Prime Minister Ingrida Šimonytė has finished putting together her cabinet and the 14 ministers are ready to take office, once approved by the parliament.
Nine are delegates of the conservative TS-LKD party, three are from the liberal Freedom Party, and two from the Liberal Movement.
Eight are men and six are women. Nine are under the age of 40, including two under 35. Only two have been ministers before.
Here is the roaster of PM Ingrida Šimonytė's cabinet:
Gintarė Skaistė – Finance Ministry
The finance minister is the guardian of the country's purse and must come up with funding for a government's ambitious plans – and keep them in check if they risk losing touch with fiscal reality.
As such, the person in the post is traditionally someone from the prime minister's party whose visions must be well aligned – especially as PM Šimonytė is herself an economist and former finance minister.
Gintarė Skaistė, 39, has a PhD in economics and has been a member of parliament with the conservative TS-LKD party since 2016, after serving as a member of the City Council of Kaunas.
Her claim to fame, however, has been a drunk driving incident in 2013 which cost her a suspension of driver's license and a hefty fine.
Hence after her meeting with President Gitanas Nausėda, the latter's spokesman said Skaistė would “have to answer all the questions that arise in the society about her reputation”.
The new ruling coalition and the incoming government have been particularly critical of the 2021 state budget bill they inherited from their predecessors, saying it understates the deficit and does not provide funding for all the planned spending.
Skaistė will therefore have a pressing task of getting the government's finances in order, balancing ambitions to improve public services with pledges not to increase the “tax burden”.
Aušrinė Armonaitė – Economy and Innovation Ministry
The leader of the liberal Freedom Party, Aušrinė Armonaitė, 31, is among the youngest members of the would-be cabinet.
Credited with leading her young party to victory – its success took many by surprise – Armonaitė will have considerable weight in the government and is expected to push forward with a heavily pro-business agenda: cutting regulation, assisting businesses, promoting digitalisation and putting Lithuania in the 20th spot on the Global Innovation Index.
Armonaitė made a good impression on the president, his spokesman said after their meeting. “The conversation showed that she has energy, enthusiasm, and motivation to implement changes discussed at the meeting.”
Simonas Gentvilas – Environment Ministry
One of the two ministers nominated by the Liberal Movement, Simonas Gentvilas, 36, has been among the more controversial picks, with environmental groups raising concern about him giving priority to business interests over the environment.
“Forest is not oil that can stay put before someone sucks it out at some point,” he once wrote on Facebook, arguing that Lithuania should be cutting its forests more rigorously.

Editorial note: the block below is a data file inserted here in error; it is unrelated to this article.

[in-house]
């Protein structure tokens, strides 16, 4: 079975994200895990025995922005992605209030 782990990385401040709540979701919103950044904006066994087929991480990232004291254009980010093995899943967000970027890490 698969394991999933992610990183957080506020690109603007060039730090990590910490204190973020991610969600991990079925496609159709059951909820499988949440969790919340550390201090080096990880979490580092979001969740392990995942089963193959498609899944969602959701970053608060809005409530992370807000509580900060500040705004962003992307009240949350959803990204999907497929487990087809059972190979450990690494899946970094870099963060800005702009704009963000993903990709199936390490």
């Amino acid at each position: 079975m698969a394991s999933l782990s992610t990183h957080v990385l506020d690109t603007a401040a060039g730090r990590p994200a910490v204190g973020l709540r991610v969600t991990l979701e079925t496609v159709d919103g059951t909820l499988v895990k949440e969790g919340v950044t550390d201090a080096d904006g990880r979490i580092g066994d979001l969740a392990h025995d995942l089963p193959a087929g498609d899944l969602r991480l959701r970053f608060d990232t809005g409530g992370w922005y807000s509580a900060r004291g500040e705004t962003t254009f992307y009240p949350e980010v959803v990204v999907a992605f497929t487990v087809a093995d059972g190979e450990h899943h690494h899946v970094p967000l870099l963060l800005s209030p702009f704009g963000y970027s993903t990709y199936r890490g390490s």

A petition against Gentvilas' appointment has been signed by over 5,000 people, while he himself has insisted that “environmental protection is a top priority for me”.
He seems to have convinced both PM Šimonytė and President Nausėda that he means it. “Gentvilas is professionally ready to assume this position. But he must also convince the part of society that is not satisfied with the environmental situation,” the president's spokesman said after their meeting.
Dainius Kreivys – Energy Ministry
Dainius Kreivys, 50, is an experienced politician with some baggage. Economy minister in the previous conservative government of PM Andrius Kubilius, Kreivys was forced to resign in 2011 over a conflict of interests when allocating EU funding to schools.
After a stint in business – and an unsuccessful 2019 campaign for the mayorship of Vilnius – Kreivys is back in government and says that Lithuania's top energy-related priorities are boycotting nuclear electricity from Belarus, connecting the country's power grid to the European network and developing domestic energy production capacities.
The president was quite tight-lipped after his meeting with the candidate – his spokesman only said that the two spoke about Kreivys' determination to stave off conflicts of interest.
Evelina Dobrovolska – Justice Ministry
The Freedom Party's nomination of Evelina Dobrovolska, 32, for justice minister kept everyone in suspense until the very end, mainly due to the candidate's relative inexperience in politics.
A graduate of law, Dobrovolska has worked with NGOs on the rights of LGBTQ+ people and ethnic minorities. A native Polish-speaker herself, Dobrovolska has said she is determined to tackle the old deadlock over the spelling of Polish names in Lithuanian passports.
It will probably be up to her to also square the circle of drafting a same-sex civil partnership bill in a way acceptable to both the liberals and the conservatives.
After her meeting with the president, Dobrovolska was described as brave, determined, and ready to implement changes that are important for the Justice Ministry.